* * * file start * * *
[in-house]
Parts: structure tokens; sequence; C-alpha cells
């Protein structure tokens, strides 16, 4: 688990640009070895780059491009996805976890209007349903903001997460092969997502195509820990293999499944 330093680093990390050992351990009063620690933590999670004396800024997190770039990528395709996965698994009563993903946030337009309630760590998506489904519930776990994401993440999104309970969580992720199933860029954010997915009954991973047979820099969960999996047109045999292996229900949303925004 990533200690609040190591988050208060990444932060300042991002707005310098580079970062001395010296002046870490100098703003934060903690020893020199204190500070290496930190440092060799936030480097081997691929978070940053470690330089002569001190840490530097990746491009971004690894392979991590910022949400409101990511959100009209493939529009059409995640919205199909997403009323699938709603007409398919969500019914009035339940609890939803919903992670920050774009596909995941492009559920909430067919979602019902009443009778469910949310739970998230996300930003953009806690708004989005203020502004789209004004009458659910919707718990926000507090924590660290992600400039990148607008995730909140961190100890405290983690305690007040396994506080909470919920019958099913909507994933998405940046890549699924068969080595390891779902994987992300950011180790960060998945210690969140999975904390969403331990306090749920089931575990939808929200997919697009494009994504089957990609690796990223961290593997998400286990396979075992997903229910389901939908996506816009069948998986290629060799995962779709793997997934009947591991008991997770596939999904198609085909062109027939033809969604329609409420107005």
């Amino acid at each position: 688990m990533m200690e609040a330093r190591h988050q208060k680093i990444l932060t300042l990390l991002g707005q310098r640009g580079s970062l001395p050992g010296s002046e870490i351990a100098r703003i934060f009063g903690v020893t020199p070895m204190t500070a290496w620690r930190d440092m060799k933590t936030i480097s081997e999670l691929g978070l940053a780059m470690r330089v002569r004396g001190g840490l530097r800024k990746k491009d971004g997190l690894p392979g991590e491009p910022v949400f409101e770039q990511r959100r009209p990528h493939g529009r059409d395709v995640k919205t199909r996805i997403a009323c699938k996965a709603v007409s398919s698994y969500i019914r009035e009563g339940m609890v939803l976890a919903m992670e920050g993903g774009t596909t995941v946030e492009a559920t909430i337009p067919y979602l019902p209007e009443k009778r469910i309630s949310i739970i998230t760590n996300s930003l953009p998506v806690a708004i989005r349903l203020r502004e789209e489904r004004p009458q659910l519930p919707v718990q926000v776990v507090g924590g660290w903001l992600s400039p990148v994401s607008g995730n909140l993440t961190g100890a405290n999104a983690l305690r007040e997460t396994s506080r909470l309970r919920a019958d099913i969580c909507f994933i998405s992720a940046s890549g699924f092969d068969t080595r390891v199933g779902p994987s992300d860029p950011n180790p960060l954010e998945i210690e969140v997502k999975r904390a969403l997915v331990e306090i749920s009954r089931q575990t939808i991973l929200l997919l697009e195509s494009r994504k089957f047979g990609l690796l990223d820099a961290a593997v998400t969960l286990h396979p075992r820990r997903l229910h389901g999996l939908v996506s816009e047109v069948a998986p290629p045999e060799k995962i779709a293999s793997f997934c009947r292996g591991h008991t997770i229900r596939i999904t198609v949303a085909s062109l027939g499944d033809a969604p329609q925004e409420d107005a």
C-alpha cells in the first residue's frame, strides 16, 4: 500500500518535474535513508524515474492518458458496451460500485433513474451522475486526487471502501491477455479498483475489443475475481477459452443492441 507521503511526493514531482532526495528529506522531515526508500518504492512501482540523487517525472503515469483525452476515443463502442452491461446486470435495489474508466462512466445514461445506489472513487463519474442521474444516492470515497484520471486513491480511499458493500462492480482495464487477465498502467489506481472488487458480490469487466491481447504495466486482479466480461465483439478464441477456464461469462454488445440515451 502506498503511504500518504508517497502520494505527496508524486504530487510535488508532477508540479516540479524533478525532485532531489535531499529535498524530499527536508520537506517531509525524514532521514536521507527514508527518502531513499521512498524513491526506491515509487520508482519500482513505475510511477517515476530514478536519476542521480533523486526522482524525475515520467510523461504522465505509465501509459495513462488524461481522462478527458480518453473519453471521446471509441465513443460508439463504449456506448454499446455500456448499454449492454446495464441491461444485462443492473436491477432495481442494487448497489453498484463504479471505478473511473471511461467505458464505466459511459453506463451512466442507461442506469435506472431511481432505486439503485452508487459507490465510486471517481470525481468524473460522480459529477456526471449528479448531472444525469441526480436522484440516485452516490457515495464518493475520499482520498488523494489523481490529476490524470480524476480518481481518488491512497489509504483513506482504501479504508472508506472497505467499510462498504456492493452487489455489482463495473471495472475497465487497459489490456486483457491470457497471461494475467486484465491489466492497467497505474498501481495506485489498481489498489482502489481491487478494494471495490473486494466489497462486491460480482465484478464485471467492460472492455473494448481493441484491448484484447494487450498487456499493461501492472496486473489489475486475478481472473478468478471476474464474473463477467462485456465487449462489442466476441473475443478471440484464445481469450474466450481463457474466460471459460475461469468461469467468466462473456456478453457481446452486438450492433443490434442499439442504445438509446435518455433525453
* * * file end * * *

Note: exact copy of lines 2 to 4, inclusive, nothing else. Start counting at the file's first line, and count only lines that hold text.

Parts: structure tokens; sequence; C-alpha cells
């Protein structure tokens, strides 16, 4: 688990640009070895780059491009996805976890209007349903903001997460092969997502195509820990293999499944 330093680093990390050992351990009063620690933590999670004396800024997190770039990528395709996965698994009563993903946030337009309630760590998506489904519930776990994401993440999104309970969580992720199933860029954010997915009954991973047979820099969960999996047109045999292996229900949303925004 990533200690609040190591988050208060990444932060300042991002707005310098580079970062001395010296002046870490100098703003934060903690020893020199204190500070290496930190440092060799936030480097081997691929978070940053470690330089002569001190840490530097990746491009971004690894392979991590910022949400409101990511959100009209493939529009059409995640919205199909997403009323699938709603007409398919969500019914009035339940609890939803919903992670920050774009596909995941492009559920909430067919979602019902009443009778469910949310739970998230996300930003953009806690708004989005203020502004789209004004009458659910919707718990926000507090924590660290992600400039990148607008995730909140961190100890405290983690305690007040396994506080909470919920019958099913909507994933998405940046890549699924068969080595390891779902994987992300950011180790960060998945210690969140999975904390969403331990306090749920089931575990939808929200997919697009494009994504089957990609690796990223961290593997998400286990396979075992997903229910389901939908996506816009069948998986290629060799995962779709793997997934009947591991008991997770596939999904198609085909062109027939033809969604329609409420107005």
């Amino acid at each position: 688990m990533m200690e609040a330093r190591h988050q208060k680093i990444l932060t300042l990390l991002g707005q310098r640009g580079s970062l001395p050992g010296s002046e870490i351990a100098r703003i934060f009063g903690v020893t020199p070895m204190t500070a290496w620690r930190d440092m060799k933590t936030i480097s081997e999670l691929g978070l940053a780059m470690r330089v002569r004396g001190g840490l530097r800024k990746k491009d971004g997190l690894p392979g991590e491009p910022v949400f409101e770039q990511r959100r009209p990528h493939g529009r059409d395709v995640k919205t199909r996805i997403a009323c699938k996965a709603v007409s398919s698994y969500i019914r009035e009563g339940m609890v939803l976890a919903m992670e920050g993903g774009t596909t995941v946030e492009a559920t909430i337009p067919y979602l019902p209007e009443k009778r469910i309630s949310i739970i998230t760590n996300s930003l953009p998506v806690a708004i989005r349903l203020r502004e789209e489904r004004p009458q659910l519930p919707v718990q926000v776990v507090g924590g660290w903001l992600s400039p990148v994401s607008g995730n909140l993440t961190g100890a405290n999104a983690l305690r007040e997460t396994s506080r909470l309970r919920a019958d099913i969580c909507f994933i998405s992720a940046s890549g699924f092969d068969t080595r390891v199933g779902p994987s992300d860029p950011n180790p960060l954010e998945i210690e969140v997502k999975r904390a969403l997915v331990e306090i749920s009954r089931q575990t939808i991973l929200l997919l697009e195509s494009r994504k089957f047979g990609l690796l990223d820099a961290a593997v998400t969960l286990h396979p075992r820990r997903l229910h389901g999996l939908v996506s816009e047109v069948a998986p290629p045999e060799k995962i779709a293999s793997f997934c009947r292996g591991h008991t997770i229900r596939i999904t198609v949303a085909s062109l027939g499944d033809a969604p329609q925004e409420d107005a």